As of the census of 2000, there were 534,678 people, 205,411 households, and 140,706 families residing in the county. The population density was 962 people per square mile (371/km²). There were 216,918 housing units at an average density of 390 per square mile (151/km²). The racial makeup of the county was 90.98% White, 2.03% Black or African American, 0.24% Native American, 1.26% Asian, 0.03% Pacific Islander, 3.12% from other races, and 2.34% from two or more races. 3.60% of the population was Hispanic or Latino of any race. 29.7% were of Portuguese, 13.0% Irish, 8.9% French, 8.2% English, 6.8% Italian and 6.4% French Canadian ancestry according to Census 2000. 79.1% spoke English, 13.9% Portuguese, 2.9% Spanish and 1.6% French as their first language. The United States Census Bureau reported Bristol County as being one of two counties in the United States with a plurality of people of Portuguese ancestry (the other being the contiguous Bristol County Rhode Island).
There were 205,411 households out of which 33.00% had children under the age of 18 living with them, 51.60% were married couples living together, 13.00% had a female householder with no husband present, and 31.50% were non-families. 26.50% of all households were made up of individuals and 11.00% had someone living alone who was 65 years of age or older. The average household size was 2.54 and the average family size was 3.08.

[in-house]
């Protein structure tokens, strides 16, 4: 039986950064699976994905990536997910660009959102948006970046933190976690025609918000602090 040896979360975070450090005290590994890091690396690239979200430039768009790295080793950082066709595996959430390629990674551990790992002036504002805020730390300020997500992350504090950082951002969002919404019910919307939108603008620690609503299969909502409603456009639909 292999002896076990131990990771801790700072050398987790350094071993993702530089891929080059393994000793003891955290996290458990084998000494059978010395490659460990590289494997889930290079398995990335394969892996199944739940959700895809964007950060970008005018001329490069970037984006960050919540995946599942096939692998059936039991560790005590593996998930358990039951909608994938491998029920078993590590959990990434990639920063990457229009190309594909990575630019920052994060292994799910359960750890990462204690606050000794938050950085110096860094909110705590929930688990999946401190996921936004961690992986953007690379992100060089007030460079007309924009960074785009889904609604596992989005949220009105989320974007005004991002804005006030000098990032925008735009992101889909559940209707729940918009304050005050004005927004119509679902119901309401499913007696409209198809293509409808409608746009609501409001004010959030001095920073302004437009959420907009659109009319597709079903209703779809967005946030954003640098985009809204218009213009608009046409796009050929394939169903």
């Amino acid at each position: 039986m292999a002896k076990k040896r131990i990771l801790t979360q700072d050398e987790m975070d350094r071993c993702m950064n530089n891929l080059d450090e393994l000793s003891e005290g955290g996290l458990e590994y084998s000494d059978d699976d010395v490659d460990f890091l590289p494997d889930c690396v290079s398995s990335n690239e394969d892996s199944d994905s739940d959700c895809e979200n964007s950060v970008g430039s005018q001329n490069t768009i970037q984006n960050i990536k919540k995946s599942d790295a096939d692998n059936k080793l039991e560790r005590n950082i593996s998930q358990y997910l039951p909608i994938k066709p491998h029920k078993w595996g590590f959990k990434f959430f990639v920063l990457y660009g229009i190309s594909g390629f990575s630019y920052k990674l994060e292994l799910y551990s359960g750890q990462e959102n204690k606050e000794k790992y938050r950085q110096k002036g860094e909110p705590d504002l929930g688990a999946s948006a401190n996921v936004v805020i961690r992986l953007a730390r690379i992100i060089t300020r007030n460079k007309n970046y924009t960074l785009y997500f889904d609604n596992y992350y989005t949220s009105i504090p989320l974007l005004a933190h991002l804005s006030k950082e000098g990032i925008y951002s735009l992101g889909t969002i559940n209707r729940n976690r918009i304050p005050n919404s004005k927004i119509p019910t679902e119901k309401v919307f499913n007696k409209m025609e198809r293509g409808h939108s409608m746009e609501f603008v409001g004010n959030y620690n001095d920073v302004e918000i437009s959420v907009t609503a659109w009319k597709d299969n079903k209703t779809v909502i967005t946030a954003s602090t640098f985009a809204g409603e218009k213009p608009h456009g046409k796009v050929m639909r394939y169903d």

In the county, the population was spread out with 24.60% under the age of 18, 8.50% from 18 to 24, 30.50% from 25 to 44, 22.20% from 45 to 64, and 14.10% who were 65 years of age or older. The median age was 37 years. For every 100 females there were 92.40 males. For every 100 females age 18 and over, there were 88.50 males.
The median income for a household in the county was $43,496, and the median income for a family was $53,733. Males had a median income of $39,361 versus $27,516 for females. The per capita income for the county was $20,978. About 7.80% of families and 10.00% of the population were below the poverty line, including 13.00% of those under age 18 and 12.00% of that age 65 or over.